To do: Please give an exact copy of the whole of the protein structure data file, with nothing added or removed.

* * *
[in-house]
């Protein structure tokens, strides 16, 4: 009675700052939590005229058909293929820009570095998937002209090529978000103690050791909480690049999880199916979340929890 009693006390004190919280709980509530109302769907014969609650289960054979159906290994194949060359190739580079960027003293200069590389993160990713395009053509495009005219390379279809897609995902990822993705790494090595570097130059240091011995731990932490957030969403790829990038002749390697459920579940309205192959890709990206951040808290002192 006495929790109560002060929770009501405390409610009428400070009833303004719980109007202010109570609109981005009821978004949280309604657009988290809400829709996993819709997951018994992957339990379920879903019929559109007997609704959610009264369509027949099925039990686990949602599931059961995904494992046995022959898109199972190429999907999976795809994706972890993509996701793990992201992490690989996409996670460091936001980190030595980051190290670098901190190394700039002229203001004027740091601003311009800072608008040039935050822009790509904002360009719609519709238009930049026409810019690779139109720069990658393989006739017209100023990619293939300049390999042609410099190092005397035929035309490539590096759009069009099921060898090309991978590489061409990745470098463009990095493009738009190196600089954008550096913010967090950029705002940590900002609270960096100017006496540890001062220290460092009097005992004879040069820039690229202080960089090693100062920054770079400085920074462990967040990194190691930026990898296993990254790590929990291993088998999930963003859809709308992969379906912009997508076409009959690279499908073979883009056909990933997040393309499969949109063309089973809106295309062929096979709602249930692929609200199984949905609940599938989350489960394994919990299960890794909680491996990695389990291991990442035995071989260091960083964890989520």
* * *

[in-house]
């Protein structure tokens, strides 16, 4: 009675700052939590005229058909293929820009570095998937002209090529978000103690050791909480690049999880199916979340929890 009693006390004190919280709980509530109302769907014969609650289960054979159906290994194949060359190739580079960027003293200069590389993160990713395009053509495009005219390379279809897609995902990822993705790494090595570097130059240091011995731990932490957030969403790829990038002749390697459920579940309205192959890709990206951040808290002192 006495929790109560002060929770009501405390409610009428400070009833303004719980109007202010109570609109981005009821978004949280309604657009988290809400829709996993819709997951018994992957339990379920879903019929559109007997609704959610009264369509027949099925039990686990949602599931059961995904494992046995022959898109199972190429999907999976795809994706972890993509996701793990992201992490690989996409996670460091936001980190030595980051190290670098901190190394700039002229203001004027740091601003311009800072608008040039935050822009790509904002360009719609519709238009930049026409810019690779139109720069990658393989006739017209100023990619293939300049390999042609410099190092005397035929035309490539590096759009069009099921060898090309991978590489061409990745470098463009990095493009738009190196600089954008550096913010967090950029705002940590900002609270960096100017006496540890001062220290460092009097005992004879040069820039690229202080960089090693100062920054770079400085920074462990967040990194190691930026990898296993990254790590929990291993088998999930963003859809709308992969379906912009997508076409009959690279499908073979883009056909990933997040393309499969949109063309089973809106295309062929096979709602249930692929609200199984949905609940599938989350489960394994919990299960890794909680491996990695389990291991990442035995071989260091960083964890989520």